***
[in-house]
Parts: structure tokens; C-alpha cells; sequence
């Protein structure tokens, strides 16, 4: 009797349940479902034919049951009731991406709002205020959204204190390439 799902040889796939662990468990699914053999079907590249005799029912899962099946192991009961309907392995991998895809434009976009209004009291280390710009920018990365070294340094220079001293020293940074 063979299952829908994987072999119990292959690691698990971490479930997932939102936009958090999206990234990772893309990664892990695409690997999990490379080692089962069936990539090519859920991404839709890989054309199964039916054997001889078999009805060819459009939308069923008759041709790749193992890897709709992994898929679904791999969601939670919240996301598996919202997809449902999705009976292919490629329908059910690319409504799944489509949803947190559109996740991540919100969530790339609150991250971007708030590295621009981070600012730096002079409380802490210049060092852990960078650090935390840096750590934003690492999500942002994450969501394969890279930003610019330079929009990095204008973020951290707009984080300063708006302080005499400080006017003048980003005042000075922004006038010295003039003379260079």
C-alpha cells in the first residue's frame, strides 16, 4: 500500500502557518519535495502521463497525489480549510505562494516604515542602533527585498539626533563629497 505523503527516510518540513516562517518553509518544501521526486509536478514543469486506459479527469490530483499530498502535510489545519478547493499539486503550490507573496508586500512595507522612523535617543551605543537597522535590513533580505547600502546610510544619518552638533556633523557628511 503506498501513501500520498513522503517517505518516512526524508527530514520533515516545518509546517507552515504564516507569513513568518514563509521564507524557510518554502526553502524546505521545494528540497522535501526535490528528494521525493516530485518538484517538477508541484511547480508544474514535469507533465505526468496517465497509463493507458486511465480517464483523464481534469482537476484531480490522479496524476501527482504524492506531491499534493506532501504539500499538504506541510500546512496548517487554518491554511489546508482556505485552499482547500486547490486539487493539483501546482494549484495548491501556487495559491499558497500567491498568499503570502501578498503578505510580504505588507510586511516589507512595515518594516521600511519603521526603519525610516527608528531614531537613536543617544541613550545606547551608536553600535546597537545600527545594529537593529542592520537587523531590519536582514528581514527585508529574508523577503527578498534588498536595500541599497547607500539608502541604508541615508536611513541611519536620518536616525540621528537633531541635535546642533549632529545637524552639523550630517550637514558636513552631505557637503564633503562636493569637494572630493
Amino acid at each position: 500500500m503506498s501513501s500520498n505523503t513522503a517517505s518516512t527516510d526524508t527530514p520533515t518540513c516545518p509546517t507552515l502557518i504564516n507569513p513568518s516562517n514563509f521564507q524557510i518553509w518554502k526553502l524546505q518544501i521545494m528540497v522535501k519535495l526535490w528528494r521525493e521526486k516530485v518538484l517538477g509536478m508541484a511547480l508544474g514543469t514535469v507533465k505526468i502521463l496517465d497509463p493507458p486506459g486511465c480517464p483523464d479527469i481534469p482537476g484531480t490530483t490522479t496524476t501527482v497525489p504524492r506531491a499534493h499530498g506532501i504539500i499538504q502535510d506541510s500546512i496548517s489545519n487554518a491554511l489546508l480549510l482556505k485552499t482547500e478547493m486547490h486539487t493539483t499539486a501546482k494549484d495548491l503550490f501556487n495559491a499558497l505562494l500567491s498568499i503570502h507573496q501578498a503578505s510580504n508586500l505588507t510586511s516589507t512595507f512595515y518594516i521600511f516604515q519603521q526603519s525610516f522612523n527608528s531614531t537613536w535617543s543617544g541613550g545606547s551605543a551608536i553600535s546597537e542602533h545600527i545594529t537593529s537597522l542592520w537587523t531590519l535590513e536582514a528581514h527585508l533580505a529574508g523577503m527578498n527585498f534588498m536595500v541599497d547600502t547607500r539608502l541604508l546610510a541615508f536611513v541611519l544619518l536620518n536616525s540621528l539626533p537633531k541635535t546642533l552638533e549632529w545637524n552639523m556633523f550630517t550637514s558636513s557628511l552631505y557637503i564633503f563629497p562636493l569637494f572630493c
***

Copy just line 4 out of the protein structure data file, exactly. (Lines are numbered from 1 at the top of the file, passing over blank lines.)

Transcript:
C-alpha cells in the first residue's frame, strides 16, 4: 500500500502557518519535495502521463497525489480549510505562494516604515542602533527585498539626533563629497 505523503527516510518540513516562517518553509518544501521526486509536478514543469486506459479527469490530483499530498502535510489545519478547493499539486503550490507573496508586500512595507522612523535617543551605543537597522535590513533580505547600502546610510544619518552638533556633523557628511 503506498501513501500520498513522503517517505518516512526524508527530514520533515516545518509546517507552515504564516507569513513568518514563509521564507524557510518554502526553502524546505521545494528540497522535501526535490528528494521525493516530485518538484517538477508541484511547480508544474514535469507533465505526468496517465497509463493507458486511465480517464483523464481534469482537476484531480490522479496524476501527482504524492506531491499534493506532501504539500499538504506541510500546512496548517487554518491554511489546508482556505485552499482547500486547490486539487493539483501546482494549484495548491501556487495559491499558497500567491498568499503570502501578498503578505510580504505588507510586511516589507512595515518594516521600511519603521526603519525610516527608528531614531537613536543617544541613550545606547551608536553600535546597537545600527545594529537593529542592520537587523531590519536582514528581514527585508529574508523577503527578498534588498536595500541599497547607500539608502541604508541615508536611513541611519536620518536616525540621528537633531541635535546642533549632529545637524552639523550630517550637514558636513552631505557637503564633503562636493569637494572630493